fully agreed. For a man with that level of disability to be left


wanting and starving in modern-day Britain is an absolute disgrace.


Colin has told us he's only been washed four times in the last three


months and has sores around his legs as a result. He also says he


has just �96 a month to live on, which means he often goes hungry.


It's disgusting. Colin should not be here. He should be an supported


housing where he can get the care that he needs. He cannot handle his


finances. I was upset about it yesterday because I hate seeing him


like this. The flat is also not designed for someone in his


condition. Colin's door is double lot. Because of a stroke he cannot


use his arm and that means he cannot lock his door at night. His


bed is broken in two places. Inside his kitchen he has very few


amenities and has to live off of a microwave and a toaster. Birmingham


City Council say this is a complex case and they are satisfied with


the care provided in very difficult circumstances. They say they are


trying to find him more suitable accommodation that would suit his


needs. Colin, meanwhile, is having to rely on the kindness of people


like Chris to get by. I get fed up. I can't do nothing myself. I can't


walk out beside myself. -- out side by myself. Do you think you need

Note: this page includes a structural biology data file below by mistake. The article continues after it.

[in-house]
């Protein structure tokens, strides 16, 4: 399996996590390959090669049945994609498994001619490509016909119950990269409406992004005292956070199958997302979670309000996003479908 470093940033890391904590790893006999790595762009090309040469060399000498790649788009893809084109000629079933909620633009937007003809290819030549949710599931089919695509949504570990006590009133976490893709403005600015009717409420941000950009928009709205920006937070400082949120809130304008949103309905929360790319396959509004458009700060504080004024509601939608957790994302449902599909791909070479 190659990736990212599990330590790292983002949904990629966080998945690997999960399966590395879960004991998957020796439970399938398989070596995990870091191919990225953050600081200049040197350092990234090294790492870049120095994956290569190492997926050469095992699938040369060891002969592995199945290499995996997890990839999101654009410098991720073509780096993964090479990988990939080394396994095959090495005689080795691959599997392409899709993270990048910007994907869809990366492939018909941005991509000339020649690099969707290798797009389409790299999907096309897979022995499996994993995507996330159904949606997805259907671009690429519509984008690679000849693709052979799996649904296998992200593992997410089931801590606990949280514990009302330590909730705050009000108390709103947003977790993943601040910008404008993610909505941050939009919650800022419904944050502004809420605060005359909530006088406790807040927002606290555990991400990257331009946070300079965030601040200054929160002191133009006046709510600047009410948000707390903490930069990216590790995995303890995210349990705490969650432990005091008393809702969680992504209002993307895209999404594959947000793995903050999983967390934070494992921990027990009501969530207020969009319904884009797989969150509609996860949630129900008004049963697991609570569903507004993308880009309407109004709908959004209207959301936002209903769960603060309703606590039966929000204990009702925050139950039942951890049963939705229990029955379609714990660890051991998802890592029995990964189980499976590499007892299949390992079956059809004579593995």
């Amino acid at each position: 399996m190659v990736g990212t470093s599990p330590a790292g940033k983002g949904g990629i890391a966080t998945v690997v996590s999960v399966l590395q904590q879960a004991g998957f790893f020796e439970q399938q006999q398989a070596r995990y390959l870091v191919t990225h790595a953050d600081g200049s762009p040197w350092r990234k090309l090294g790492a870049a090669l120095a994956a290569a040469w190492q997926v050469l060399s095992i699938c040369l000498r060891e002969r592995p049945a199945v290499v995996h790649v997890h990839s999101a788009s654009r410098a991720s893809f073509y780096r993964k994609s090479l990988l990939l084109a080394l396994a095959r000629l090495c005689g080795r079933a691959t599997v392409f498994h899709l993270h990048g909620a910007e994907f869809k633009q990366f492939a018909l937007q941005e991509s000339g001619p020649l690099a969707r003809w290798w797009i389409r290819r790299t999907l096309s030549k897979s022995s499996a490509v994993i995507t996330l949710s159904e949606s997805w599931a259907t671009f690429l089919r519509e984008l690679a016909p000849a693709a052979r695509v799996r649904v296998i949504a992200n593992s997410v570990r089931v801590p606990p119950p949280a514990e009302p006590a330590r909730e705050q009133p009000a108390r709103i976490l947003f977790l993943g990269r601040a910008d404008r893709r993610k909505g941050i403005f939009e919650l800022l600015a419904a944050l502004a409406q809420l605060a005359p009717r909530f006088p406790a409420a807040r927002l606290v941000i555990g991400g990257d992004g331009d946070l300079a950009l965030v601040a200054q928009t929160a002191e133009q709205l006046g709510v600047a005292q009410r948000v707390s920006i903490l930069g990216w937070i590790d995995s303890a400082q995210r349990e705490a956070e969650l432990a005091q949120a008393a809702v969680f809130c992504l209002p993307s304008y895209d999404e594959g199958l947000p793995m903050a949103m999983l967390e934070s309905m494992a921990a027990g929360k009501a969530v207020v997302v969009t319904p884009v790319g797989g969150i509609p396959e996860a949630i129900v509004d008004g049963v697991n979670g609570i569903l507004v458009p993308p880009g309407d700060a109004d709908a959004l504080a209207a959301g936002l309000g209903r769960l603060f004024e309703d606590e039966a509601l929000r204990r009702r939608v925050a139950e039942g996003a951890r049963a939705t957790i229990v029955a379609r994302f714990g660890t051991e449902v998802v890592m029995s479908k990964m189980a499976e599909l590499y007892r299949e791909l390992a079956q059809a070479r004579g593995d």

more help? I do, yeah. Luoise Brierley, BBC Midlands TOday,


Yardley Wood. We're joined now by Patrick


Olzowski from the Stroke Association. Thank you for joining


us. What challenges do stroke patients face when they leave


hospital? They want to get back to the sort of life that we all


actually take for granted, whether it is actually saying a loved one's


name were being able to type in a PIN number at the shopping till or,


as one gentleman said to me, he wanted to get back to the Royal


Marines. There is a huge variety of impacts and recovery is possible


but it needs the right support. I gather that the Stroke


Association is releasing a report in the next few weeks - are the


problems among those who need care? I absolutely. We will be releasing


a report at at the start of May. It will be highlighting what is a one-


off largest surveys carried out -- carried out of survivors and their


carers and what the barriers are to recovery. Survivors are telling us


that they are not getting assessed. Assessments should cover the health


and social care needs of individual and they should result in


meaningful action, but survivors are not -- are telling us they are


not getting that. If that places a huge burden on the survivor,


pushing back the possibility of recovery, and also on carers who


are being forced to sacrifice -- sacrifice their own health and


economic well-being to care for a loved one. What impact are the cuts


in social care having? Stroke survivors are finding it


increasingly hard to get access to show to -- social care. Those who


are getting it are actually getting less and less. I would encourage


people who are interested in this to visit our website.


Thank you. There will be more on this on BBC


Radio West Midlands with Adrian Goldberg tomorrow at nine o'clock.


Still to come: Giving people from Birmingham the chance to tread the


boards in Stratford. Time for sport now, and Ian - big news from Port